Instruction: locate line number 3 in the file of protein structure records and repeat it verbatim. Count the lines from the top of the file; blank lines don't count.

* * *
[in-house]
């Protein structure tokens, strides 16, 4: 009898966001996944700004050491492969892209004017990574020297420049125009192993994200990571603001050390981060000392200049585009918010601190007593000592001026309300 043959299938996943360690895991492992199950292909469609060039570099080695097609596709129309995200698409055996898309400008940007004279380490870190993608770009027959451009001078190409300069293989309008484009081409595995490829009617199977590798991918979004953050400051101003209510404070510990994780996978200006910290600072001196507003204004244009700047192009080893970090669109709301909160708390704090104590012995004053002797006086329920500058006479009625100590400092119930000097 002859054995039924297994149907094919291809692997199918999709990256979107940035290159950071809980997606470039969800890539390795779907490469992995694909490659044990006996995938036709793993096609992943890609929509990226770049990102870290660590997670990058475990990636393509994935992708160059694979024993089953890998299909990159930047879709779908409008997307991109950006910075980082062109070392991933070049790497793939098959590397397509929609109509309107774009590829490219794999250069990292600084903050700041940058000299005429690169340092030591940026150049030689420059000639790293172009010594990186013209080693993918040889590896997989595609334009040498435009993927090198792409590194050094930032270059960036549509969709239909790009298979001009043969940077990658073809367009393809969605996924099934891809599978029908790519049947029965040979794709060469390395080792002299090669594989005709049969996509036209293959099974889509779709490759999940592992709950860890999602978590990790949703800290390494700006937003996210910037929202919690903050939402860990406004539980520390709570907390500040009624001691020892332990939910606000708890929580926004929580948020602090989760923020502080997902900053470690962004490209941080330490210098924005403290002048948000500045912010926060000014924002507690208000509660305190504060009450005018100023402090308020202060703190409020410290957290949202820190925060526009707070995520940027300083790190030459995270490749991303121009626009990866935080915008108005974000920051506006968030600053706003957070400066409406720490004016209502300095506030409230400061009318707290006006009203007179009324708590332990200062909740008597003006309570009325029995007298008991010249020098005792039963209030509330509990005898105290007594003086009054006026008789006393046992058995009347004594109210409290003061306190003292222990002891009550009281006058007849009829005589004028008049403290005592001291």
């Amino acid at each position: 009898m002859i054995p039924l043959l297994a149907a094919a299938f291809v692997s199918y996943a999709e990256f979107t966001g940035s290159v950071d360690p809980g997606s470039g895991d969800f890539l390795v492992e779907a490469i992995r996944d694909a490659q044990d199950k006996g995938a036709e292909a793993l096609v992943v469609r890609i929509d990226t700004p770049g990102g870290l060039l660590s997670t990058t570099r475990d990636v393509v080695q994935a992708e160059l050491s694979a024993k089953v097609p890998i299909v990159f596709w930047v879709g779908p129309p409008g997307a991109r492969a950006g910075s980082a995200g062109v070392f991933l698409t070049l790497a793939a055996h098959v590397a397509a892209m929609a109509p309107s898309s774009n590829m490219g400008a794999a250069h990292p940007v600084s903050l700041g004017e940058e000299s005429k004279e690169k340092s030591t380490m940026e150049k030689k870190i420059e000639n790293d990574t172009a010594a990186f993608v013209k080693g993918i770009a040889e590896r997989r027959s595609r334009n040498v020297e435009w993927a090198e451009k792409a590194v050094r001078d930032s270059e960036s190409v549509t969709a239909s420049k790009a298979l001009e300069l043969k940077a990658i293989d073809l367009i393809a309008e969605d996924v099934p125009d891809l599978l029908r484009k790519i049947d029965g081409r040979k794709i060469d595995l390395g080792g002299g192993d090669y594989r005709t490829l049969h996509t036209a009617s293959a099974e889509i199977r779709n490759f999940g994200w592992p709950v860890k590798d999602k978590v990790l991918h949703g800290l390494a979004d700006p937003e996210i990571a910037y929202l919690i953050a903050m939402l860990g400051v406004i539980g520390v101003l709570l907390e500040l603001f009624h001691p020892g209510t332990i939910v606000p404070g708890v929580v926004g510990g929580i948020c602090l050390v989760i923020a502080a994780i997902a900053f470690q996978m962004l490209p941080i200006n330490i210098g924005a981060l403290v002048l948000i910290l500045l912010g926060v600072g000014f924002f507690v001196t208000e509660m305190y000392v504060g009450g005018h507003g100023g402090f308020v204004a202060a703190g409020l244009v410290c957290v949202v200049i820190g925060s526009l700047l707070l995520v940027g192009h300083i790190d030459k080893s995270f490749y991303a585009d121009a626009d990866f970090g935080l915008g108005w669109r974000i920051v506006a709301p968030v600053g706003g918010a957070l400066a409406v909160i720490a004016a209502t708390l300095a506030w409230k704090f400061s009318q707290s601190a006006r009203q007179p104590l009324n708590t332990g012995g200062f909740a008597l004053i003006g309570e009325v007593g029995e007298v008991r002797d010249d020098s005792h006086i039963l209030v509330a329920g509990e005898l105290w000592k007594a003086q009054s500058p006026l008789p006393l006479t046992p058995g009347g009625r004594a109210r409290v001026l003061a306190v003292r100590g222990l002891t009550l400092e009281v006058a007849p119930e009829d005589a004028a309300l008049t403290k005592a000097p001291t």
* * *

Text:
């Amino acid at each position: 009898m002859i054995p039924l043959l297994a149907a094919a299938f291809v692997s199918y996943a999709e990256f979107t966001g940035s290159v950071d360690p809980g997606s470039g895991d969800f890539l390795v492992e779907a490469i992995r996944d694909a490659q044990d199950k006996g995938a036709e292909a793993l096609v992943v469609r890609i929509d990226t700004p770049g990102g870290l060039l660590s997670t990058t570099r475990d990636v393509v080695q994935a992708e160059l050491s694979a024993k089953v097609p890998i299909v990159f596709w930047v879709g779908p129309p409008g997307a991109r492969a950006g910075s980082a995200g062109v070392f991933l698409t070049l790497a793939a055996h098959v590397a397509a892209m929609a109509p309107s898309s774009n590829m490219g400008a794999a250069h990292p940007v600084s903050l700041g004017e940058e000299s005429k004279e690169k340092s030591t380490m940026e150049k030689k870190i420059e000639n790293d990574t172009a010594a990186f993608v013209k080693g993918i770009a040889e590896r997989r027959s595609r334009n040498v020297e435009w993927a090198e451009k792409a590194v050094r001078d930032s270059e960036s190409v549509t969709a239909s420049k790009a298979l001009e300069l043969k940077a990658i293989d073809l367009i393809a309008e969605d996924v099934p125009d891809l599978l029908r484009k790519i049947d029965g081409r040979k794709i060469d595995l390395g080792g002299g192993d090669y594989r005709t490829l049969h996509t036209a009617s293959a099974e889509i199977r779709n490759f999940g994200w592992p709950v860890k590798d999602k978590v990790l991918h949703g800290l390494a979004d700006p937003e996210i990571a910037y929202l919690i953050a903050m939402l860990g400051v406004i539980g520390v101003l709570l907390e500040l603001f009624h001691p020892g209510t332990i939910v606000p404070g708890v929580v926004g510990g929580i948020c602090l050390v989760i923020a502080a994780i997902a900053f470690q996978m962004l490209p941080i200006n330490i210098g924005a981060l403290v002048l948000i910290l500045l912010g926060v600072g000014f924002f507690v001196t208000e509660m305190y000392v504060g009450g005018h507003g100023g402090f308020v204004a202060a703190g409020l244009v410290c957290v949202v200049i820190g925060s526009l700047l707070l995520v940027g192009h300083i790190d030459k080893s995270f490749y991303a585009d121009a626009d990866f970090g935080l915008g108005w669109r974000i920051v506006a709301p968030v600053g706003g918010a957070l400066a409406v909160i720490a004016a209502t708390l300095a506030w409230k704090f400061s009318q707290s601190a006006r009203q007179p104590l009324n708590t332990g012995g200062f909740a008597l004053i003006g309570e009325v007593g029995e007298v008991r002797d010249d020098s005792h006086i039963l209030v509330a329920g509990e005898l105290w000592k007594a003086q009054s500058p006026l008789p006393l006479t046992p058995g009347g009625r004594a109210r409290v001026l003061a306190v003292r100590g222990l002891t009550l400092e009281v006058a007849p119930e009829d005589a004028a309300l008049t403290k005592a000097p001291t």